Because of the current political climate, the demand for natural energy sources has drastically increased while the rate of production stays the same. Besides that, the weather is also a factor as it’s becoming more extreme because of climate change. This contributes to higher prices, and you may have noticed that your utility bills have grown up. In this complex energy environment, you’d probably want to focus on staying within your home budget. Additionally, taking care of your heating bills positively impacts the planet. The following six tips will help you conserve energy and lower your heating expenses.
Insulate the Gaps
If your home isn’t properly insulated, there’s a lot of heating loss that affects your bills. A well-insulated home takes less energy to heat and is more comfortable. Insulating may sound hard, but it’s a job you can do by yourself. All you need is spray foam, caulk or weather stripping.
Firstly, insulating your attic will lower your heating bills because 25% of the heating losses happen through it. Check for air leaks in the areas where the walls meet the attic floor, the access hatch, and plumbing and electrical fixtures. If the gaps are small, they can be filled with spray foam or caulk.
Besides the attic, badly isolated windows, doors and walls contribute to 60% of heat loss. Double-glaze your windows, especially if your house is older, and spray foam around the gaps on the exterior and caulk on the interior. An alternative to these tasks is putting a “door snake” (drought excluder) at the bottom of your doors and windows.
The remaining 15% of heating losses happen through a poorly insulated floor. Leaky ducts can let heating energy escape into the walls and never actually make it into the room. Check the areas where the foundation meets the house’s framing and where plumbing and wiring enter the basement.
When looking for air leaks and gaps, these are the areas you should check:
- Windows and doors,
- Light fixtures,
- Outlets and switches.
Perform the candle test: light a candle and hold it near the area where you suspect an air leak is. If the flame flickers, there probably is one.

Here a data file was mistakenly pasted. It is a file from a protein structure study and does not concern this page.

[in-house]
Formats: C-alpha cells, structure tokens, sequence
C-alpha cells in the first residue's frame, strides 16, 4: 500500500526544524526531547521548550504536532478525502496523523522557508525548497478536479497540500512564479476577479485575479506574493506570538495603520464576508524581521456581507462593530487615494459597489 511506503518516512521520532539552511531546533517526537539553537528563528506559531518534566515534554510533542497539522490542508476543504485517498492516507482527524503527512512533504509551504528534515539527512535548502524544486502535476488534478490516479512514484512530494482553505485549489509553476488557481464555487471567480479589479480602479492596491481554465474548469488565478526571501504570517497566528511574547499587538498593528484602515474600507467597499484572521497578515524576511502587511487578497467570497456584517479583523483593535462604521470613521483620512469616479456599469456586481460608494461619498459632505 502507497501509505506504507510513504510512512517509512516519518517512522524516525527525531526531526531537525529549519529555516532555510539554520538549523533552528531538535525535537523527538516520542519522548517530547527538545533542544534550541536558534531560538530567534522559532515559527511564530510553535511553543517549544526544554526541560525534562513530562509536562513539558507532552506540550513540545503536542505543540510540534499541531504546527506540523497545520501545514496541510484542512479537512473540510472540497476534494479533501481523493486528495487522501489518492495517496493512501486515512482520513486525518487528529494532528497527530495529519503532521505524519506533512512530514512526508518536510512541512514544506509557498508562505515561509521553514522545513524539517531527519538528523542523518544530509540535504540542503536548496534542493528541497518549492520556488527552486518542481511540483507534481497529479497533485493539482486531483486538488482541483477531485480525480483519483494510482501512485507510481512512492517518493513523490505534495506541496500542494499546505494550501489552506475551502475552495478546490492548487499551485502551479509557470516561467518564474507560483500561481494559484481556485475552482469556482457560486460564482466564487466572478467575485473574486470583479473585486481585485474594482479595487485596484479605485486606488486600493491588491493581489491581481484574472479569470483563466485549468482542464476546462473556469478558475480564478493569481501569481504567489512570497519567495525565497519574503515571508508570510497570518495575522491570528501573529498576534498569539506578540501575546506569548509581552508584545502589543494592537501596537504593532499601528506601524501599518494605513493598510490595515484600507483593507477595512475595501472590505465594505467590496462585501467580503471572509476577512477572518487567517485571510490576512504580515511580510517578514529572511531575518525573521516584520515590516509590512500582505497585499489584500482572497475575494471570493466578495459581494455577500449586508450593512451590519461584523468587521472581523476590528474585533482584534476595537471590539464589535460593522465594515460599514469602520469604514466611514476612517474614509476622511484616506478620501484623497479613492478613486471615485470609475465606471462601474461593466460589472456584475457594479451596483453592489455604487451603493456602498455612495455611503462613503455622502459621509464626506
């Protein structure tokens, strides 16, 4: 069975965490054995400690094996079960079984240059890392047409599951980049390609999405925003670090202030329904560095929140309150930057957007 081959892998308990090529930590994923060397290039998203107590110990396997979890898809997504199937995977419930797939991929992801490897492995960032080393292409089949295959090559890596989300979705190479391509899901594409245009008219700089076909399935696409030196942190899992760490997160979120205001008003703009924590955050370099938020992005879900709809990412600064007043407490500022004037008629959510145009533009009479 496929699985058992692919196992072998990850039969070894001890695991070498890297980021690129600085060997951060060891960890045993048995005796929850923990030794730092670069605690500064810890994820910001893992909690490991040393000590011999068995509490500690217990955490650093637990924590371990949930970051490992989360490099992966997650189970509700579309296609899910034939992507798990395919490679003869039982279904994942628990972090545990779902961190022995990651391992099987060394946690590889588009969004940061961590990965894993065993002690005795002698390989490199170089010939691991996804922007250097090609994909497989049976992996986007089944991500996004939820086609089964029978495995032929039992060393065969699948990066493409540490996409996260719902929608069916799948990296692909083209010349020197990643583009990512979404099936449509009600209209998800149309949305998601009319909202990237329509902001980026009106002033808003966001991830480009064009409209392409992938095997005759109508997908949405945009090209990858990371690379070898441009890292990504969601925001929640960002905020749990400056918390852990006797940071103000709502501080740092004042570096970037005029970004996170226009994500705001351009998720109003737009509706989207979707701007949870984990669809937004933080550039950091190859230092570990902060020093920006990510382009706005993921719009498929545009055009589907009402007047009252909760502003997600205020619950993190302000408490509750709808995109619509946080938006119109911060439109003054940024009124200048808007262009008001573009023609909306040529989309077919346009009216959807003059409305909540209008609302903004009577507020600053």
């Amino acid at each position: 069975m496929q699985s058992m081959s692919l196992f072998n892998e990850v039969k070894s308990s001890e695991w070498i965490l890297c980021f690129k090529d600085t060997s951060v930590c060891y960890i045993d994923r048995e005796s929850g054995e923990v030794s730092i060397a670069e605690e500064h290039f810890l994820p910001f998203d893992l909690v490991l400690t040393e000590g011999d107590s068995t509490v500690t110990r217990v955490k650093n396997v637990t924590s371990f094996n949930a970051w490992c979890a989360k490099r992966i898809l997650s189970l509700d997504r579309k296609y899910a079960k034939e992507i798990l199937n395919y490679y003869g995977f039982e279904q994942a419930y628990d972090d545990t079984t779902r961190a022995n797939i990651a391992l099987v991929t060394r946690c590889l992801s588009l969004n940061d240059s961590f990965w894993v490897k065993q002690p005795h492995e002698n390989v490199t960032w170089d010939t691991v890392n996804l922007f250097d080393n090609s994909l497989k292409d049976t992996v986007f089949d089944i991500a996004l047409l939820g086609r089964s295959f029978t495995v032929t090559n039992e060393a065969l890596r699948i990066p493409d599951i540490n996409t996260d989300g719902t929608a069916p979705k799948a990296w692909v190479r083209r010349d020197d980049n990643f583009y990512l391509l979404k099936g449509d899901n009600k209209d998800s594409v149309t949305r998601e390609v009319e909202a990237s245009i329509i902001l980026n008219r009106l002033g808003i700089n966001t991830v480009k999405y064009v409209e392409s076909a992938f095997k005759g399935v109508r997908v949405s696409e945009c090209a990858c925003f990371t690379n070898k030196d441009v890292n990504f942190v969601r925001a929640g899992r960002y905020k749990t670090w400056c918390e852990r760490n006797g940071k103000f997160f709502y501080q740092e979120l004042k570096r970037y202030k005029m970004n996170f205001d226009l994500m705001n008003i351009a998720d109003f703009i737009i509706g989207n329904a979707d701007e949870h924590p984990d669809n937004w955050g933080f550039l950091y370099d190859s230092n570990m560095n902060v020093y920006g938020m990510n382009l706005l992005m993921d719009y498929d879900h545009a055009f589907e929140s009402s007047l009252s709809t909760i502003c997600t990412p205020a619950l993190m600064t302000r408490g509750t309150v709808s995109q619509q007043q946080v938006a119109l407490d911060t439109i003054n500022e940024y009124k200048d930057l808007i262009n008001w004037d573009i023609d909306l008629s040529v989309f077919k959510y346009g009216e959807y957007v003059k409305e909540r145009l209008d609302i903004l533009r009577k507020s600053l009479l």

Wrap Vent Ducts
Vent fans are a significant contributor to heat escaping into the attic. Inadequate ductwork is likely the cause. Wrap the ducts with foil-faced fibreglass insulation, and you’ll lower your heating bills dramatically.
Update Your Boiler and Water Heating Controls
Checking your boiler is one of the simplest ways to cut down your heating expenses. Together with heating, hot water is a necessity we use every day, but your old boiler may cost you more to run than buying a new, energy-efficient one. Updating to a combi or an electric boiler may seem pricey, but it’s an investment that will pay itself back in the long run.
Check your heating controls if you can’t afford to buy a new boiler. If they’re old, replace them because newer controls are more accurate. The type of heating controls you need will depend on the type of heating system you have:
- Timer – turns your boiler on and off at set times;
- Programmer – allows for setting different temperatures and times for the different days of the week;
- Weather compensating thermostat – adjusts the boiler operation based on the outside temperature;
- Load compensating thermostat – adjusts the boiler operation based on the inside temperature;
Put your boiler in the correct setting. You only need it at its highest on the coldest days of winter. If you’re doing that, your boiler is needlessly heating water to high temperatures and wasting energy.
Consider switching to a condensing boiler. They recover heat usually lost from combustion gases by condensing water vapour within the gas and releasing heat energy. It’s then transferred into the cooler returned water from your radiator system. If your boiler cannot condense, a water temperature of 70°C should ensure that it does.